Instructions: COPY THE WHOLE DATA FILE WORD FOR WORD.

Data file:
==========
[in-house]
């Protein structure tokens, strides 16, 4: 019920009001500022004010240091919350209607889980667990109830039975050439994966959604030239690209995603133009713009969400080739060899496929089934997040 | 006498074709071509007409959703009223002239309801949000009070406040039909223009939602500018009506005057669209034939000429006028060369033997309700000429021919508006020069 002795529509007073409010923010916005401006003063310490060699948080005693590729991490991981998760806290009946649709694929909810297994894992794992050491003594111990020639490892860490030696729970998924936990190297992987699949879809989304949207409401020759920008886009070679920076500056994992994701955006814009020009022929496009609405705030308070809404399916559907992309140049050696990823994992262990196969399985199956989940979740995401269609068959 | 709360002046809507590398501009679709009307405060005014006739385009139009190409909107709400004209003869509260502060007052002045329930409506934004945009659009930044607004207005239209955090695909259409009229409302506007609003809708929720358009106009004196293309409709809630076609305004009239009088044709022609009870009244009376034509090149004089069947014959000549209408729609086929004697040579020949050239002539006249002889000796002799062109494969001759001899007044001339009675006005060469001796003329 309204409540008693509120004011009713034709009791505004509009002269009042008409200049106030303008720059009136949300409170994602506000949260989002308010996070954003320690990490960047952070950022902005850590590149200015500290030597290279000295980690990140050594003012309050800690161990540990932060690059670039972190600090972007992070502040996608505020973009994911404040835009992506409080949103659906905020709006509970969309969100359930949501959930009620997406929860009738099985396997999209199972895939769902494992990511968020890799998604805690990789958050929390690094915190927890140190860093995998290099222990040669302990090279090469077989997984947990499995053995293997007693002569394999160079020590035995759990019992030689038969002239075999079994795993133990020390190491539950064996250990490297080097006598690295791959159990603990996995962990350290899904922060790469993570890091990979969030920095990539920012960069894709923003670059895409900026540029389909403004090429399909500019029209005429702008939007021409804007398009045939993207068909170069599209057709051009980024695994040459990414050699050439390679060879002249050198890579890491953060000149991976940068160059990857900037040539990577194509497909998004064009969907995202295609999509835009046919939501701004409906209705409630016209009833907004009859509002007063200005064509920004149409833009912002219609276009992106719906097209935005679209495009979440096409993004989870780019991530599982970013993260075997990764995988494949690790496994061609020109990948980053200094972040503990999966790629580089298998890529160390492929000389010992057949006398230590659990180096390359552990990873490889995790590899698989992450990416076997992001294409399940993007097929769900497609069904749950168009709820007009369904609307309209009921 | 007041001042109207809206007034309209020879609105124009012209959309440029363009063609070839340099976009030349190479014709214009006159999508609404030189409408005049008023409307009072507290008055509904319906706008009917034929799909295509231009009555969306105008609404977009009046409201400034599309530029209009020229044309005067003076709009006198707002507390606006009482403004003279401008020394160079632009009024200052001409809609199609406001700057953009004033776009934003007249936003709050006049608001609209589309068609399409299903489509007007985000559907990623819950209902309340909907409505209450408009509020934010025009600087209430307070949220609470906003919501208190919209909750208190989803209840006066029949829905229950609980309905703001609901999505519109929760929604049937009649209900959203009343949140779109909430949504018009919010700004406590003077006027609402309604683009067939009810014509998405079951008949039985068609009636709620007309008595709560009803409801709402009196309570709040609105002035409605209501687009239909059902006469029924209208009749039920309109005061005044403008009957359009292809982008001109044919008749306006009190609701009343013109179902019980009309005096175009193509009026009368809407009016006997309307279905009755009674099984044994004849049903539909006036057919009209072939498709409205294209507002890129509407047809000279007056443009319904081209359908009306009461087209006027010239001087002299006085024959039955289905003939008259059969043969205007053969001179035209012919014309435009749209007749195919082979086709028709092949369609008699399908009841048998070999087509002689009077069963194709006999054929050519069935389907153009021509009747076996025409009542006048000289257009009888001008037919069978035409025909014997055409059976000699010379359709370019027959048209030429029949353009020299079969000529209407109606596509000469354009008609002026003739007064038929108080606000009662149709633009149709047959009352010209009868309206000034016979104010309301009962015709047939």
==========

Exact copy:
[in-house]
């Protein structure tokens, strides 16, 4: 019920009001500022004010240091919350209607889980667990109830039975050439994966959604030239690209995603133009713009969400080739060899496929089934997040 | 006498074709071509007409959703009223002239309801949000009070406040039909223009939602500018009506005057669209034939000429006028060369033997309700000429021919508006020069 002795529509007073409010923010916005401006003063310490060699948080005693590729991490991981998760806290009946649709694929909810297994894992794992050491003594111990020639490892860490030696729970998924936990190297992987699949879809989304949207409401020759920008886009070679920076500056994992994701955006814009020009022929496009609405705030308070809404399916559907992309140049050696990823994992262990196969399985199956989940979740995401269609068959 | 709360002046809507590398501009679709009307405060005014006739385009139009190409909107709400004209003869509260502060007052002045329930409506934004945009659009930044607004207005239209955090695909259409009229409302506007609003809708929720358009106009004196293309409709809630076609305004009239009088044709022609009870009244009376034509090149004089069947014959000549209408729609086929004697040579020949050239002539006249002889000796002799062109494969001759001899007044001339009675006005060469001796003329 309204409540008693509120004011009713034709009791505004509009002269009042008409200049106030303008720059009136949300409170994602506000949260989002308010996070954003320690990490960047952070950022902005850590590149200015500290030597290279000295980690990140050594003012309050800690161990540990932060690059670039972190600090972007992070502040996608505020973009994911404040835009992506409080949103659906905020709006509970969309969100359930949501959930009620997406929860009738099985396997999209199972895939769902494992990511968020890799998604805690990789958050929390690094915190927890140190860093995998290099222990040669302990090279090469077989997984947990499995053995293997007693002569394999160079020590035995759990019992030689038969002239075999079994795993133990020390190491539950064996250990490297080097006598690295791959159990603990996995962990350290899904922060790469993570890091990979969030920095990539920012960069894709923003670059895409900026540029389909403004090429399909500019029209005429702008939007021409804007398009045939993207068909170069599209057709051009980024695994040459990414050699050439390679060879002249050198890579890491953060000149991976940068160059990857900037040539990577194509497909998004064009969907995202295609999509835009046919939501701004409906209705409630016209009833907004009859509002007063200005064509920004149409833009912002219609276009992106719906097209935005679209495009979440096409993004989870780019991530599982970013993260075997990764995988494949690790496994061609020109990948980053200094972040503990999966790629580089298998890529160390492929000389010992057949006398230590659990180096390359552990990873490889995790590899698989992450990416076997992001294409399940993007097929769900497609069904749950168009709820007009369904609307309209009921 | 007041001042109207809206007034309209020879609105124009012209959309440029363009063609070839340099976009030349190479014709214009006159999508609404030189409408005049008023409307009072507290008055509904319906706008009917034929799909295509231009009555969306105008609404977009009046409201400034599309530029209009020229044309005067003076709009006198707002507390606006009482403004003279401008020394160079632009009024200052001409809609199609406001700057953009004033776009934003007249936003709050006049608001609209589309068609399409299903489509007007985000559907990623819950209902309340909907409505209450408009509020934010025009600087209430307070949220609470906003919501208190919209909750208190989803209840006066029949829905229950609980309905703001609901999505519109929760929604049937009649209900959203009343949140779109909430949504018009919010700004406590003077006027609402309604683009067939009810014509998405079951008949039985068609009636709620007309008595709560009803409801709402009196309570709040609105002035409605209501687009239909059902006469029924209208009749039920309109005061005044403008009957359009292809982008001109044919008749306006009190609701009343013109179902019980009309005096175009193509009026009368809407009016006997309307279905009755009674099984044994004849049903539909006036057919009209072939498709409205294209507002890129509407047809000279007056443009319904081209359908009306009461087209006027010239001087002299006085024959039955289905003939008259059969043969205007053969001179035209012919014309435009749209007749195919082979086709028709092949369609008699399908009841048998070999087509002689009077069963194709006999054929050519069935389907153009021509009747076996025409009542006048000289257009009888001008037919069978035409025909014997055409059976000699010379359709370019027959048209030429029949353009020299079969000529209407109606596509000469354009008609002026003739007064038929108080606000009662149709633009149709047959009352010209009868309206000034016979104010309301009962015709047939």